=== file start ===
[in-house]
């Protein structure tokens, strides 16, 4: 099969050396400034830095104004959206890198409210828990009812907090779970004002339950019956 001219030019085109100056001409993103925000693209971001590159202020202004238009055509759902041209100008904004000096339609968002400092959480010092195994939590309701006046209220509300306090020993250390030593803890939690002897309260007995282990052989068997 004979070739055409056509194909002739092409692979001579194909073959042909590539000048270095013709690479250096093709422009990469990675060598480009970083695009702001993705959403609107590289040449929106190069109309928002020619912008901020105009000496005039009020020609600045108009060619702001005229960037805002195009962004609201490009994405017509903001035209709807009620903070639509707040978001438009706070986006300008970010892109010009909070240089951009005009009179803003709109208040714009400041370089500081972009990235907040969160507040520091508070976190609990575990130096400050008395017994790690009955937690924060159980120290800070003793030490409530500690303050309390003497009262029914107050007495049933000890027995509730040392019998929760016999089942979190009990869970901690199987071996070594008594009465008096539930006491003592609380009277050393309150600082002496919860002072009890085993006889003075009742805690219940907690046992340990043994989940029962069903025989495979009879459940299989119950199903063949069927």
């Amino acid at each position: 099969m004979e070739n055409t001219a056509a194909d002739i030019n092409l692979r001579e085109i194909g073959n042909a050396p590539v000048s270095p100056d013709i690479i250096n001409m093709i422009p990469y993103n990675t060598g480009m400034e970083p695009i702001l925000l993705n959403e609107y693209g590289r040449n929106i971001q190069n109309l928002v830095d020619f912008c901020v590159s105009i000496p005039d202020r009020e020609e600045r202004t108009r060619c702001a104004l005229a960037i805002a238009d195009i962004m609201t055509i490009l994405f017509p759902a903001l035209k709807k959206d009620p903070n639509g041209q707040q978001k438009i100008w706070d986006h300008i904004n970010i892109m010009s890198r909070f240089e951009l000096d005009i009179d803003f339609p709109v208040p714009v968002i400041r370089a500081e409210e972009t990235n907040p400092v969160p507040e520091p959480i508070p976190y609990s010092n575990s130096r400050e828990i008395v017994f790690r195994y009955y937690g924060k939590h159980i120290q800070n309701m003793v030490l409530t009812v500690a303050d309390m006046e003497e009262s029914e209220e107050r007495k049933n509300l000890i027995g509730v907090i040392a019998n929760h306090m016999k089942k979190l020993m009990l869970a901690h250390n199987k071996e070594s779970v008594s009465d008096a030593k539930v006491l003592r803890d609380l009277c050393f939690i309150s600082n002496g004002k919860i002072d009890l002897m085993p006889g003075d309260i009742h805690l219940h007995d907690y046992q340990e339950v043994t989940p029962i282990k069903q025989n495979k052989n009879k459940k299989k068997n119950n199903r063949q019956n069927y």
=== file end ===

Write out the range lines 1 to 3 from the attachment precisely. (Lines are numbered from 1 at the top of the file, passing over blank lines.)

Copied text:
[in-house]
């Protein structure tokens, strides 16, 4: 099969050396400034830095104004959206890198409210828990009812907090779970004002339950019956 001219030019085109100056001409993103925000693209971001590159202020202004238009055509759902041209100008904004000096339609968002400092959480010092195994939590309701006046209220509300306090020993250390030593803890939690002897309260007995282990052989068997 004979070739055409056509194909002739092409692979001579194909073959042909590539000048270095013709690479250096093709422009990469990675060598480009970083695009702001993705959403609107590289040449929106190069109309928002020619912008901020105009000496005039009020020609600045108009060619702001005229960037805002195009962004609201490009994405017509903001035209709807009620903070639509707040978001438009706070986006300008970010892109010009909070240089951009005009009179803003709109208040714009400041370089500081972009990235907040969160507040520091508070976190609990575990130096400050008395017994790690009955937690924060159980120290800070003793030490409530500690303050309390003497009262029914107050007495049933000890027995509730040392019998929760016999089942979190009990869970901690199987071996070594008594009465008096539930006491003592609380009277050393309150600082002496919860002072009890085993006889003075009742805690219940907690046992340990043994989940029962069903025989495979009879459940299989119950199903063949069927």
């Amino acid at each position: 099969m004979e070739n055409t001219a056509a194909d002739i030019n092409l692979r001579e085109i194909g073959n042909a050396p590539v000048s270095p100056d013709i690479i250096n001409m093709i422009p990469y993103n990675t060598g480009m400034e970083p695009i702001l925000l993705n959403e609107y693209g590289r040449n929106i971001q190069n109309l928002v830095d020619f912008c901020v590159s105009i000496p005039d202020r009020e020609e600045r202004t108009r060619c702001a104004l005229a960037i805002a238009d195009i962004m609201t055509i490009l994405f017509p759902a903001l035209k709807k959206d009620p903070n639509g041209q707040q978001k438009i100008w706070d986006h300008i904004n970010i892109m010009s890198r909070f240089e951009l000096d005009i009179d803003f339609p709109v208040p714009v968002i400041r370089a500081e409210e972009t990235n907040p400092v969160p507040e520091p959480i508070p976190y609990s010092n575990s130096r400050e828990i008395v017994f790690r195994y009955y937690g924060k939590h159980i120290q800070n309701m003793v030490l409530t009812v500690a303050d309390m006046e003497e009262s029914e209220e107050r007495k049933n509300l000890i027995g509730v907090i040392a019998n929760h306090m016999k089942k979190l020993m009990l869970a901690h250390n199987k071996e070594s779970v008594s009465d008096a030593k539930v006491l003592r803890d609380l009277c050393f939690i309150s600082n002496g004002k919860i002072d009890l002897m085993p006889g003075d309260i009742h805690l219940h007995d907690y046992q340990e339950v043994t989940p029962i282990k069903q025989n495979k052989n009879k459940k299989k068997n119950n199903r063949q019956n069927y």